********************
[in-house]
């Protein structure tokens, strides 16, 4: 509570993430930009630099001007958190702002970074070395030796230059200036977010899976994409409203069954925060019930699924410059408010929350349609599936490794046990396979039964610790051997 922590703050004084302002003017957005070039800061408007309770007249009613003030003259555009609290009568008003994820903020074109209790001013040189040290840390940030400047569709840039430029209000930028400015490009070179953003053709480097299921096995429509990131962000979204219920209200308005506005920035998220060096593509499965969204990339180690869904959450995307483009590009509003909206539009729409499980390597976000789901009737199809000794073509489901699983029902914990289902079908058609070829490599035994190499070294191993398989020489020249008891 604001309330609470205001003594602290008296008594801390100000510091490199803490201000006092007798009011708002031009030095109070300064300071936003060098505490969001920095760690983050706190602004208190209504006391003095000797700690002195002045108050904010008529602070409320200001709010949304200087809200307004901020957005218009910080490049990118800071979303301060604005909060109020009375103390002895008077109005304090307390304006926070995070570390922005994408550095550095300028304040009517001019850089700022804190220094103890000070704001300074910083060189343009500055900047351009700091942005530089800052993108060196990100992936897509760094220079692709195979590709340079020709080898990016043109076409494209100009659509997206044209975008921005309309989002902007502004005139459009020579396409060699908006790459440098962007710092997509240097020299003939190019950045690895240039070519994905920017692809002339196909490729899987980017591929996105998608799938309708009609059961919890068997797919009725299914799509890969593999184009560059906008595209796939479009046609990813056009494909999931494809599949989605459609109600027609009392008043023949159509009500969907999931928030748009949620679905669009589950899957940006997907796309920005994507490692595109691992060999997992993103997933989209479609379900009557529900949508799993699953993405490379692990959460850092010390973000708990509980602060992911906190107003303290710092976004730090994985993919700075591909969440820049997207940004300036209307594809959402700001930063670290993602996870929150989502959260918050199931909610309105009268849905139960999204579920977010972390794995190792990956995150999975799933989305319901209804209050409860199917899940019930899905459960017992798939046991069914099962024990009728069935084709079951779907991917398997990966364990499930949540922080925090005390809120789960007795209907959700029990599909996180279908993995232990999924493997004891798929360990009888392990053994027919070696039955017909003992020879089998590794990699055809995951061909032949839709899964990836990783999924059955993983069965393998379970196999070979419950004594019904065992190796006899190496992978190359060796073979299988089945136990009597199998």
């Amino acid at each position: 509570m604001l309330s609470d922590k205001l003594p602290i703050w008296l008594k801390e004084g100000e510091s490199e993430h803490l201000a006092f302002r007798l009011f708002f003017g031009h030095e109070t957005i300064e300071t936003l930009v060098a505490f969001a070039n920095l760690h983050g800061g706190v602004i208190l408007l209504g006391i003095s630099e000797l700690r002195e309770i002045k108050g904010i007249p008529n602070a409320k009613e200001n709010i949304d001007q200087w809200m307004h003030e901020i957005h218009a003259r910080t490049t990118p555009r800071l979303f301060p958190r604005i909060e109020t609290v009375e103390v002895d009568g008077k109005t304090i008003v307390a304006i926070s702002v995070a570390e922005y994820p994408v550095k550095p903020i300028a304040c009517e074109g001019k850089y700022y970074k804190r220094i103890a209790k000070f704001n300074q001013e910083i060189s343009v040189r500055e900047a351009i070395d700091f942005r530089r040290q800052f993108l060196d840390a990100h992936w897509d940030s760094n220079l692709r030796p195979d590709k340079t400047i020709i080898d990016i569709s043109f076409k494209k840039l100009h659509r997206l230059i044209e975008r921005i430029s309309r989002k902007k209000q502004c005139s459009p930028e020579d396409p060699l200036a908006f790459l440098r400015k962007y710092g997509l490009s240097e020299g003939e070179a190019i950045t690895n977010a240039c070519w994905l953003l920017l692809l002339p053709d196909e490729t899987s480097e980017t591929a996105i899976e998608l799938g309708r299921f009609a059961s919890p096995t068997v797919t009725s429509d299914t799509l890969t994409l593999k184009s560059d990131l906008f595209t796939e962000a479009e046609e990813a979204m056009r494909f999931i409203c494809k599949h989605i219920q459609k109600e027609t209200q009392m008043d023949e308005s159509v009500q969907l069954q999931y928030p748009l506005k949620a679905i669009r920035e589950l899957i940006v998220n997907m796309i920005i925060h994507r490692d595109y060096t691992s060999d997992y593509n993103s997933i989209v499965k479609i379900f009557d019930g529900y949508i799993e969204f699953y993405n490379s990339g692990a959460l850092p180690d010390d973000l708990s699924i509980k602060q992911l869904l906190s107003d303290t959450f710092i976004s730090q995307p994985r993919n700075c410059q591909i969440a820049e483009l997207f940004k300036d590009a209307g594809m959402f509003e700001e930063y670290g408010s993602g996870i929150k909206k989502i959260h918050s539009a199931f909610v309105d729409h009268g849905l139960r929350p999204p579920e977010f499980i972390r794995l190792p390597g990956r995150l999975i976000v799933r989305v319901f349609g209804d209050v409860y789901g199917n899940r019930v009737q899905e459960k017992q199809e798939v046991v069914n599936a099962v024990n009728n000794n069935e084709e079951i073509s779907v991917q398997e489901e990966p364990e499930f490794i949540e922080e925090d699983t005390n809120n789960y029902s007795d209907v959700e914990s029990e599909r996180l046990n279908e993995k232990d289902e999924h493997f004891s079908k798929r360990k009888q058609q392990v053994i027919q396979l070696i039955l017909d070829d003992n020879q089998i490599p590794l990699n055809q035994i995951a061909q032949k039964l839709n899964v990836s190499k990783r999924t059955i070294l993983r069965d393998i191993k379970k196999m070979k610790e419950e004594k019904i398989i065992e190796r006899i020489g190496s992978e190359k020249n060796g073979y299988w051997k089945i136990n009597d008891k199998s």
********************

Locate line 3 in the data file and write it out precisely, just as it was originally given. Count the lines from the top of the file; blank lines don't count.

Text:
């Amino acid at each position: 509570m604001l309330s609470d922590k205001l003594p602290i703050w008296l008594k801390e004084g100000e510091s490199e993430h803490l201000a006092f302002r007798l009011f708002f003017g031009h030095e109070t957005i300064e300071t936003l930009v060098a505490f969001a070039n920095l760690h983050g800061g706190v602004i208190l408007l209504g006391i003095s630099e000797l700690r002195e309770i002045k108050g904010i007249p008529n602070a409320k009613e200001n709010i949304d001007q200087w809200m307004h003030e901020i957005h218009a003259r910080t490049t990118p555009r800071l979303f301060p958190r604005i909060e109020t609290v009375e103390v002895d009568g008077k109005t304090i008003v307390a304006i926070s702002v995070a570390e922005y994820p994408v550095k550095p903020i300028a304040c009517e074109g001019k850089y700022y970074k804190r220094i103890a209790k000070f704001n300074q001013e910083i060189s343009v040189r500055e900047a351009i070395d700091f942005r530089r040290q800052f993108l060196d840390a990100h992936w897509d940030s760094n220079l692709r030796p195979d590709k340079t400047i020709i080898d990016i569709s043109f076409k494209k840039l100009h659509r997206l230059i044209e975008r921005i430029s309309r989002k902007k209000q502004c005139s459009p930028e020579d396409p060699l200036a908006f790459l440098r400015k962007y710092g997509l490009s240097e020299g003939e070179a190019i950045t690895n977010a240039c070519w994905l953003l920017l692809l002339p053709d196909e490729t899987s480097e980017t591929a996105i899976e998608l799938g309708r299921f009609a059961s919890p096995t068997v797919t009725s429509d299914t799509l890969t994409l593999k184009s560059d990131l906008f595209t796939e962000a479009e046609e990813a979204m056009r494909f999931i409203c494809k599949h989605i219920q459609k109600e027609t209200q009392m008043d023949e308005s159509v009500q969907l069954q999931y928030p748009l506005k949620a679905i669009r920035e589950l899957i940006v998220n997907m796309i920005i925060h994507r490692d595109y060096t691992s060999d997992y593509n993103s997933i989209v499965k479609i379900f009557d019930g529900y949508i799993e969204f699953y993405n490379s990339g692990a959460l850092p180690d010390d973000l708990s699924i509980k602060q992911l869904l906190s107003d303290t959450f710092i976004s730090q995307p994985r993919n700075c410059q591909i969440a820049e483009l997207f940004k300036d590009a209307g594809m959402f509003e700001e930063y670290g408010s993602g996870i929150k909206k989502i959260h918050s539009a199931f909610v309105d729409h009268g849905l139960r929350p999204p579920e977010f499980i972390r794995l190792p390597g990956r995150l999975i976000v799933r989305v319901f349609g209804d209050v409860y789901g199917n899940r019930v009737q899905e459960k017992q199809e798939v046991v069914n599936a099962v024990n009728n000794n069935e084709e079951i073509s779907v991917q398997e489901e990966p364990e499930f490794i949540e922080e925090d699983t005390n809120n789960y029902s007795d209907v959700e914990s029990e599909r996180l046990n279908e993995k232990d289902e999924h493997f004891s079908k798929r360990k009888q058609q392990v053994i027919q396979l070696i039955l017909d070829d003992n020879q089998i490599p590794l990699n055809q035994i995951a061909q032949k039964l839709n899964v990836s190499k990783r999924t059955i070294l993983r069965d393998i191993k379970k196999m070979k610790e419950e004594k019904i398989i065992e190796r006899i020489g190496s992978e190359k020249n060796g073979y299988w051997k089945i136990n009597d008891k199998s």